Seaweed found to stop methane emissions from cattle rumen

Exposing the Big Game

By Thomas Hubert on 17 July 2017
  • Further research must now confirm in vitro findings in live animals.
    Further research must now confirm in vitro findings in live animals.

Successive in vitro studies have shown up to 100% reduction in the emissions of the potent greenhouse gas from grass digestion.

new study by Australian-based researchers shows that adding freeze-dried Asparagopsis taxiformis to test tubes replicating the fermentation process at work in a ruminant’s gut “completely inhibited the production of CH4” (methane).

The study led by James Cook University academic Matthew Vucko looked into various post-harvest treatments of the tropical red algae and found that “frozen and subsequently freeze-dried was the most effective processing method to maintain antimethanogenic activity”. It links the methane-inhibiting effect of the seaweed to the presence of the chemical compound bromoform.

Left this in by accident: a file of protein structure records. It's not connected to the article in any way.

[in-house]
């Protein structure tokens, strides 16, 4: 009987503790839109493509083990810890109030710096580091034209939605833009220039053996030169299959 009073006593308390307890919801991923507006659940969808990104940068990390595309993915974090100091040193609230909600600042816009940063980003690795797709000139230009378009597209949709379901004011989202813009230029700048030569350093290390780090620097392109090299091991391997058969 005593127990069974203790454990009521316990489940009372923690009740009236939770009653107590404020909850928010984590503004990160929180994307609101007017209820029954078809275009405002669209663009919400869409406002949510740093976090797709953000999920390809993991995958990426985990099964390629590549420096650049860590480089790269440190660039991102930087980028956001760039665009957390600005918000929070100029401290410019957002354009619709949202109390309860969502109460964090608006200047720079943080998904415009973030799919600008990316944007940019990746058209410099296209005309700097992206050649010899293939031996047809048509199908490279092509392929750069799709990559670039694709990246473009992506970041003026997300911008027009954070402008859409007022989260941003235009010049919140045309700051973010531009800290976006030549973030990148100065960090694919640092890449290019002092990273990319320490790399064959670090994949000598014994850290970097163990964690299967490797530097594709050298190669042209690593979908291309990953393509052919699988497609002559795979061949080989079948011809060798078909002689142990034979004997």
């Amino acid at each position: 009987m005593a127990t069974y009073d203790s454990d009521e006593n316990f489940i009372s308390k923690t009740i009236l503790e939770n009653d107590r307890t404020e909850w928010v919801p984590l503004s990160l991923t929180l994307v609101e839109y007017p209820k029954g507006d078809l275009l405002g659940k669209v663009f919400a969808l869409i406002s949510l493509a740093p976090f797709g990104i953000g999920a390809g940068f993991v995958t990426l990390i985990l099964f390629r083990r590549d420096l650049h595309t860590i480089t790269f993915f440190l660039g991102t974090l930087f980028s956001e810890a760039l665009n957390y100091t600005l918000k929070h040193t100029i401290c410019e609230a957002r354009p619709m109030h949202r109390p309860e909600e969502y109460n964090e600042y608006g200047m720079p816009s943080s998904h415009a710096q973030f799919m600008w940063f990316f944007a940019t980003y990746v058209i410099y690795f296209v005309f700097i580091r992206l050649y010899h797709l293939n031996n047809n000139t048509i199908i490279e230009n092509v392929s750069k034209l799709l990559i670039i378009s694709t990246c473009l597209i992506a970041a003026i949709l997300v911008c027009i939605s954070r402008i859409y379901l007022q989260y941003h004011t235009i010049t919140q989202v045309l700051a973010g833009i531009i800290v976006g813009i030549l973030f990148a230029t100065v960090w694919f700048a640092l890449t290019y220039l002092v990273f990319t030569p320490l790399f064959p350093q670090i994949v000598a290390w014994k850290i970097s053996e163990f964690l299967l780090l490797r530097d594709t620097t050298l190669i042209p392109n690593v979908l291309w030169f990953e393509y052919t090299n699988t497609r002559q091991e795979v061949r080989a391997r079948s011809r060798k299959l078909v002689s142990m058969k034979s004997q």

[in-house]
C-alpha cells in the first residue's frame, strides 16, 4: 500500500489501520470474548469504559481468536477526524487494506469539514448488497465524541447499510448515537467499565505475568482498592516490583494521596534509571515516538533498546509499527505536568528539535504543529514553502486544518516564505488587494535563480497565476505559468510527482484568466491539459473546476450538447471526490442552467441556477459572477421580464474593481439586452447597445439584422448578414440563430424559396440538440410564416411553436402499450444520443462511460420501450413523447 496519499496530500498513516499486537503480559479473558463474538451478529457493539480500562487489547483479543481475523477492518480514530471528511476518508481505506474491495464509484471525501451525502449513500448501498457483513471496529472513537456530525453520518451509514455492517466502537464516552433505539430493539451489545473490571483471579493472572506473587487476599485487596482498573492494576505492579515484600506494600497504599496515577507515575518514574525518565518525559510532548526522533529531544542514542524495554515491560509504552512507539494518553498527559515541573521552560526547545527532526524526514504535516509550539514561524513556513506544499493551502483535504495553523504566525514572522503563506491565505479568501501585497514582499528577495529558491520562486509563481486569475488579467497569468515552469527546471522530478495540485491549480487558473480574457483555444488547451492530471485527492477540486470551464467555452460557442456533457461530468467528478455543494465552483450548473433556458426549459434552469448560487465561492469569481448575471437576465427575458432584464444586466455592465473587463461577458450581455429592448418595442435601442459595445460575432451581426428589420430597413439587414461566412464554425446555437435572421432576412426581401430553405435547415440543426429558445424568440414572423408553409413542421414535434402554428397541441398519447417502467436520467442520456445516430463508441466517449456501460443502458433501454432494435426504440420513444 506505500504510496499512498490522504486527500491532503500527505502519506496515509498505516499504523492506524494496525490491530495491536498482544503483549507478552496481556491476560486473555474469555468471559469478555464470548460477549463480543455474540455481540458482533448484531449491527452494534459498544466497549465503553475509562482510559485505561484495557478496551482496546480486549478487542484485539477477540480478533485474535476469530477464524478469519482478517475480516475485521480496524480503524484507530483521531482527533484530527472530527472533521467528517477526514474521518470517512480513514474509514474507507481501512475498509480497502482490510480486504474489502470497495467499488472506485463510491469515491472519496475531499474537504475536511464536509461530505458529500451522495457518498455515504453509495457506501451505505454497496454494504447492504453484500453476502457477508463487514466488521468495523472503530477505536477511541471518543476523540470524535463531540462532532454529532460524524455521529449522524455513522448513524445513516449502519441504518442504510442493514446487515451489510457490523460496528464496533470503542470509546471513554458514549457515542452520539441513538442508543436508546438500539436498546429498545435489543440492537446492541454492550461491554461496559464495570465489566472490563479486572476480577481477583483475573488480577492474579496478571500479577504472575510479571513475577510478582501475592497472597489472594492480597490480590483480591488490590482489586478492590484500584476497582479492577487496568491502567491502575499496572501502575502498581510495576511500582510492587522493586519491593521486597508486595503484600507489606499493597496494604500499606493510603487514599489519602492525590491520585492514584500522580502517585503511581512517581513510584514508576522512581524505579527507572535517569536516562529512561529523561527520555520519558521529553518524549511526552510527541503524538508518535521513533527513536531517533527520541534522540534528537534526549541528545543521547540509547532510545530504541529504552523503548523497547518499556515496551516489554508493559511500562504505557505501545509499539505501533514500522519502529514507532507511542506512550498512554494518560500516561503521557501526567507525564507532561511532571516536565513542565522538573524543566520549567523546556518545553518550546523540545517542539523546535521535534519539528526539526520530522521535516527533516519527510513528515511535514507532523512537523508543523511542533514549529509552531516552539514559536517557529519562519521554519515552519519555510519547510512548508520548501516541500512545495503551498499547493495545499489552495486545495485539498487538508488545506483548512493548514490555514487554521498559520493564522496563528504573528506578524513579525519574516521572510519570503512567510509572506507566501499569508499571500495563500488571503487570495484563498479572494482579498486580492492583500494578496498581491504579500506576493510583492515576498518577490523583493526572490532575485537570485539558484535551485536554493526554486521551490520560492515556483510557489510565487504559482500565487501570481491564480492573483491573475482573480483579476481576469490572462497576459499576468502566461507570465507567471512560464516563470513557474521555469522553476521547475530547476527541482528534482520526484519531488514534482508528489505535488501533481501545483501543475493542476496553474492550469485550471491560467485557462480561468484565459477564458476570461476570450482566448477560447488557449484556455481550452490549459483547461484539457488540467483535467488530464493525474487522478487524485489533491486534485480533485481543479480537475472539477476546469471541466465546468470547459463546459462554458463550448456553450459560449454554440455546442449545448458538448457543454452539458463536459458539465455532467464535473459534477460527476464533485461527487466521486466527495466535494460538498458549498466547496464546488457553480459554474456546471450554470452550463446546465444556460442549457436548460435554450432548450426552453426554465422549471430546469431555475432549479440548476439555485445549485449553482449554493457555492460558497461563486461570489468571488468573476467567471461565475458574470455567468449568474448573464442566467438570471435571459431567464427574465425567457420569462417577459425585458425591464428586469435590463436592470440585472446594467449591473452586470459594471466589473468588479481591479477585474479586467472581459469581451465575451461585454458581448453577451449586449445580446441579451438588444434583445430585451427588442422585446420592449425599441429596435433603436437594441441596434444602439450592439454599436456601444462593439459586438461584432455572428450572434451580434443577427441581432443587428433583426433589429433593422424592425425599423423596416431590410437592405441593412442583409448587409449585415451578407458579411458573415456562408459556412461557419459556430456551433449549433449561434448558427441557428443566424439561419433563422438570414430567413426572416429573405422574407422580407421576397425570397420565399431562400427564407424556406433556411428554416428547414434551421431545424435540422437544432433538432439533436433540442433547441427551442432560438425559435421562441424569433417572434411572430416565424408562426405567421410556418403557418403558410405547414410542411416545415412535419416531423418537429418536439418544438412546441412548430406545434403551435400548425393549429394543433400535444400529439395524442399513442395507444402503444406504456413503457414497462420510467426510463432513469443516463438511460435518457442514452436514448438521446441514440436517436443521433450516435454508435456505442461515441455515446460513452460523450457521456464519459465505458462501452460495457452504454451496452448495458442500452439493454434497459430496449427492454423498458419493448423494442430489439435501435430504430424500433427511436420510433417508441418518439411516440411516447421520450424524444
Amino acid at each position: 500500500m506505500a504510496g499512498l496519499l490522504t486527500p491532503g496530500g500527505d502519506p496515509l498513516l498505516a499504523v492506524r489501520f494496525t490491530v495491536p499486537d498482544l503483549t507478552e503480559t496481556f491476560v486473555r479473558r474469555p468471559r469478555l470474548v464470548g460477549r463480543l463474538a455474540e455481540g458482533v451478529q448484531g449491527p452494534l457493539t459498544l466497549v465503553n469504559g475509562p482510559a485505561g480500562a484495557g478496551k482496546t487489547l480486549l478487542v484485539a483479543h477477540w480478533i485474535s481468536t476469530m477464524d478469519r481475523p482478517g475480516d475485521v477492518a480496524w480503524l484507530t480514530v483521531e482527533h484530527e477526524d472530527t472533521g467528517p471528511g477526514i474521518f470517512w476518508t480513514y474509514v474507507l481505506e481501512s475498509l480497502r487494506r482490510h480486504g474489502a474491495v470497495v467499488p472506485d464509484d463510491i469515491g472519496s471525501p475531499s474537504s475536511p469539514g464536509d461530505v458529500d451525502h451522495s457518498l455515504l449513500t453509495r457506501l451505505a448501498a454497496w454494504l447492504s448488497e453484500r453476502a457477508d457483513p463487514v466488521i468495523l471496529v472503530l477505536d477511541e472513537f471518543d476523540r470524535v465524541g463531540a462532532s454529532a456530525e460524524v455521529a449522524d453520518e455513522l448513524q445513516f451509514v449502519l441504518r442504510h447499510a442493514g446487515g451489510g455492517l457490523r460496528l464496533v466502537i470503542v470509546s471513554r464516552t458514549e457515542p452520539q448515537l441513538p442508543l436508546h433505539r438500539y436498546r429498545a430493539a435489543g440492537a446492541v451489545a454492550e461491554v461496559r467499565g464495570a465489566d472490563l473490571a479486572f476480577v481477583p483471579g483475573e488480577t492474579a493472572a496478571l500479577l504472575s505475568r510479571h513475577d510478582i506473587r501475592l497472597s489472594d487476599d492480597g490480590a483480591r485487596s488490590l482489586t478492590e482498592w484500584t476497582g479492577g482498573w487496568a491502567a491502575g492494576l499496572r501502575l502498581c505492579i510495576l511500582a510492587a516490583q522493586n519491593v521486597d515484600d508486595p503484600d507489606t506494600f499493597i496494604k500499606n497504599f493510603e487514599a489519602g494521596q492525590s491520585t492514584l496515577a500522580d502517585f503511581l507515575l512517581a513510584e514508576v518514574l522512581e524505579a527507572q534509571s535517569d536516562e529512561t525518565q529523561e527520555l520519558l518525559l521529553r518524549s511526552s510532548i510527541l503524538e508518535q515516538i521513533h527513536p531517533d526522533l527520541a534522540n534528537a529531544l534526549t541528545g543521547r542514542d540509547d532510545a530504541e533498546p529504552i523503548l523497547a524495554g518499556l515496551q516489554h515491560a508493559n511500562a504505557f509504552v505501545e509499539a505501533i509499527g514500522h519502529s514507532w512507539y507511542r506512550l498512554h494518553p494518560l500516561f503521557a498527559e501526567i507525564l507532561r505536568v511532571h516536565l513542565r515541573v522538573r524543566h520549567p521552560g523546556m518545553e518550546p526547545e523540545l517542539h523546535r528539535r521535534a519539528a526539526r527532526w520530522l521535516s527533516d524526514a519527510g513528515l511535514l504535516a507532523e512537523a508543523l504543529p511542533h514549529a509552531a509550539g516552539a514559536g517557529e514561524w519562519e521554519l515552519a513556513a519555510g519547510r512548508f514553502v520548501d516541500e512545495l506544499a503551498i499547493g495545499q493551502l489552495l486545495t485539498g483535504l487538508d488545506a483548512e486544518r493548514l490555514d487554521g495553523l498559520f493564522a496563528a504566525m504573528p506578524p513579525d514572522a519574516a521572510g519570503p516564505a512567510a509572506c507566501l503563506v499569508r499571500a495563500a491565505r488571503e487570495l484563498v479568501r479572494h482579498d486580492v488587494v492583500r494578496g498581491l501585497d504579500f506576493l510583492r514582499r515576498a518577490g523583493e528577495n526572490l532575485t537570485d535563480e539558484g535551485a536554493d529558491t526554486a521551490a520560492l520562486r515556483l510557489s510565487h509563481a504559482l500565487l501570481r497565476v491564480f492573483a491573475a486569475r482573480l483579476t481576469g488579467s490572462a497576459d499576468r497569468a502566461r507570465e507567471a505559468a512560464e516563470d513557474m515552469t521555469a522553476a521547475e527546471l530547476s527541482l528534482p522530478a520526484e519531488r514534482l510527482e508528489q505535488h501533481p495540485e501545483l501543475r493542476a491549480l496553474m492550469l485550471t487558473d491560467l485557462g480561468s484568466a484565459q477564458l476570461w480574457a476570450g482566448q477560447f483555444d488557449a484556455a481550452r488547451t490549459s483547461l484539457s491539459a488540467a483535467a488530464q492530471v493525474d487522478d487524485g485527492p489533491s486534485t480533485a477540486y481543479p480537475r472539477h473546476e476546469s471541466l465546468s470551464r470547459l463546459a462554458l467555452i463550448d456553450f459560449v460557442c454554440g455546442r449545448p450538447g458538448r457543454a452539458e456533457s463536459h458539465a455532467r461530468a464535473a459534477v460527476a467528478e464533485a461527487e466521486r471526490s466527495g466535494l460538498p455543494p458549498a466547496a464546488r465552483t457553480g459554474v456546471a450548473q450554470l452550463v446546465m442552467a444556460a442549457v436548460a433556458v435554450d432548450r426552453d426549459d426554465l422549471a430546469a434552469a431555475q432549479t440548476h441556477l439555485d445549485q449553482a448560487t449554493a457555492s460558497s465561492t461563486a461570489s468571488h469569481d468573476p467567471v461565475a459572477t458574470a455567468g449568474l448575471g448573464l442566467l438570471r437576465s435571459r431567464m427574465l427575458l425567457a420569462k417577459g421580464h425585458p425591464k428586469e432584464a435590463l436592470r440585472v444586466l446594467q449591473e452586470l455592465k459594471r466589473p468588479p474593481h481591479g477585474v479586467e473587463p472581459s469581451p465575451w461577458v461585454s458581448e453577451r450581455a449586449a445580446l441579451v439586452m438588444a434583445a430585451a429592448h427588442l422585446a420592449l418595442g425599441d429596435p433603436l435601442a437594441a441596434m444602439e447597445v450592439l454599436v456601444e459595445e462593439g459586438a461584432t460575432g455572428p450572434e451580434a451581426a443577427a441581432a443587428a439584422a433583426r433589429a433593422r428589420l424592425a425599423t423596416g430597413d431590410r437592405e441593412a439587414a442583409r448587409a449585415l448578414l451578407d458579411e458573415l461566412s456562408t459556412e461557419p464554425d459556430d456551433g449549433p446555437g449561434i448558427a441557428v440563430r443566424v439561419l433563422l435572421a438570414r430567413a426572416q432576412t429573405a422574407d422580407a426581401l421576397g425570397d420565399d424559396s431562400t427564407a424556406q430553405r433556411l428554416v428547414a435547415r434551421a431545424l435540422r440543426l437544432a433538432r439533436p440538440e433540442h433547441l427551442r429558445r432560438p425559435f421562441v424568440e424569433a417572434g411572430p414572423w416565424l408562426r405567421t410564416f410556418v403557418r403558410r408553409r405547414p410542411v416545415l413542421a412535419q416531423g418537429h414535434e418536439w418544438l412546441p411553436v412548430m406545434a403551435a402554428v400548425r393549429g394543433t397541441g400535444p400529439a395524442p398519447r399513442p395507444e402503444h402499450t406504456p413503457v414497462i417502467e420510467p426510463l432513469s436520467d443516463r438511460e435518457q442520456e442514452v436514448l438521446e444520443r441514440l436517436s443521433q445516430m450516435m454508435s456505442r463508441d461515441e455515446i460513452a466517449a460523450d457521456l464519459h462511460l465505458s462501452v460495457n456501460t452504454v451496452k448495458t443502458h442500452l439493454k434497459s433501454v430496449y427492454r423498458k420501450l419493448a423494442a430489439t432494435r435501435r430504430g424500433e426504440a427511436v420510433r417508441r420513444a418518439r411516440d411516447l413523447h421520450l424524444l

Seaweed not only helped improve the cows’ health and growth, but also reduced their methane production

It builds upon research published last year, in which…

View original post 284 more words

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